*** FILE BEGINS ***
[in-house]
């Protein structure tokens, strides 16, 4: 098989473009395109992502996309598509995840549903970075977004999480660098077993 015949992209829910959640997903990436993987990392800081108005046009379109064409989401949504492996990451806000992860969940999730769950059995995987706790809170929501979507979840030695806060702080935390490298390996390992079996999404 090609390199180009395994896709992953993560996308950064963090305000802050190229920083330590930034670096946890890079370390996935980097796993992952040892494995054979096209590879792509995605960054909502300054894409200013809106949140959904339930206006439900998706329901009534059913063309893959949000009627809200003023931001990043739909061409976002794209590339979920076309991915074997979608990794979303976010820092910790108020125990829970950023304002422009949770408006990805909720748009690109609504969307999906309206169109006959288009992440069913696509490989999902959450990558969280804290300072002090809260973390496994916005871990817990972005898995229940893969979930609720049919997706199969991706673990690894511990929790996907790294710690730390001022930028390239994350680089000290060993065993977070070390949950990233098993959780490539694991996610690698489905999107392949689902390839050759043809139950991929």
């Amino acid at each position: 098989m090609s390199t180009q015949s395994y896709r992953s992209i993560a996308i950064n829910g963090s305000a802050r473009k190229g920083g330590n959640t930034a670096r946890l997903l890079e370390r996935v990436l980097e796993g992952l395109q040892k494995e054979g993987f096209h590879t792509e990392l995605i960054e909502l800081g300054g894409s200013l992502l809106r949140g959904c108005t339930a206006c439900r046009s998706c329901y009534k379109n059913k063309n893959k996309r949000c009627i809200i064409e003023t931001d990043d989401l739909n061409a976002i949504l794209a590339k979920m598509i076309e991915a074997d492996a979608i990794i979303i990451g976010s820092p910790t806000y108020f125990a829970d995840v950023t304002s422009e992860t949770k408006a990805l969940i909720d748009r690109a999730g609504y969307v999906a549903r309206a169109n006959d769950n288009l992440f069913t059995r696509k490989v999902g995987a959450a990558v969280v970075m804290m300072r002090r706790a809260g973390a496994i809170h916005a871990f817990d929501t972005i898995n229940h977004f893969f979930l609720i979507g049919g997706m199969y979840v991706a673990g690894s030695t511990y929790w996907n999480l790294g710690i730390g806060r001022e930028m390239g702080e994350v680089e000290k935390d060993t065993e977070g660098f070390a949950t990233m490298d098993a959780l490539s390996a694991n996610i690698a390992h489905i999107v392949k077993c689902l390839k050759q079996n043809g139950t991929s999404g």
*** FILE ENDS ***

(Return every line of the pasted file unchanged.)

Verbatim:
[in-house]
């Protein structure tokens, strides 16, 4: 098989473009395109992502996309598509995840549903970075977004999480660098077993 015949992209829910959640997903990436993987990392800081108005046009379109064409989401949504492996990451806000992860969940999730769950059995995987706790809170929501979507979840030695806060702080935390490298390996390992079996999404 090609390199180009395994896709992953993560996308950064963090305000802050190229920083330590930034670096946890890079370390996935980097796993992952040892494995054979096209590879792509995605960054909502300054894409200013809106949140959904339930206006439900998706329901009534059913063309893959949000009627809200003023931001990043739909061409976002794209590339979920076309991915074997979608990794979303976010820092910790108020125990829970950023304002422009949770408006990805909720748009690109609504969307999906309206169109006959288009992440069913696509490989999902959450990558969280804290300072002090809260973390496994916005871990817990972005898995229940893969979930609720049919997706199969991706673990690894511990929790996907790294710690730390001022930028390239994350680089000290060993065993977070070390949950990233098993959780490539694991996610690698489905999107392949689902390839050759043809139950991929």
């Amino acid at each position: 098989m090609s390199t180009q015949s395994y896709r992953s992209i993560a996308i950064n829910g963090s305000a802050r473009k190229g920083g330590n959640t930034a670096r946890l997903l890079e370390r996935v990436l980097e796993g992952l395109q040892k494995e054979g993987f096209h590879t792509e990392l995605i960054e909502l800081g300054g894409s200013l992502l809106r949140g959904c108005t339930a206006c439900r046009s998706c329901y009534k379109n059913k063309n893959k996309r949000c009627i809200i064409e003023t931001d990043d989401l739909n061409a976002i949504l794209a590339k979920m598509i076309e991915a074997d492996a979608i990794i979303i990451g976010s820092p910790t806000y108020f125990a829970d995840v950023t304002s422009e992860t949770k408006a990805l969940i909720d748009r690109a999730g609504y969307v999906a549903r309206a169109n006959d769950n288009l992440f069913t059995r696509k490989v999902g995987a959450a990558v969280v970075m804290m300072r002090r706790a809260g973390a496994i809170h916005a871990f817990d929501t972005i898995n229940h977004f893969f979930l609720i979507g049919g997706m199969y979840v991706a673990g690894s030695t511990y929790w996907n999480l790294g710690i730390g806060r001022e930028m390239g702080e994350v680089e000290k935390d060993t065993e977070g660098f070390a949950t990233m490298d098993a959780l490539s390996a694991n996610i690698a390992h489905i999107v392949k077993c689902l390839k050759q079996n043809g139950t991929s999404g």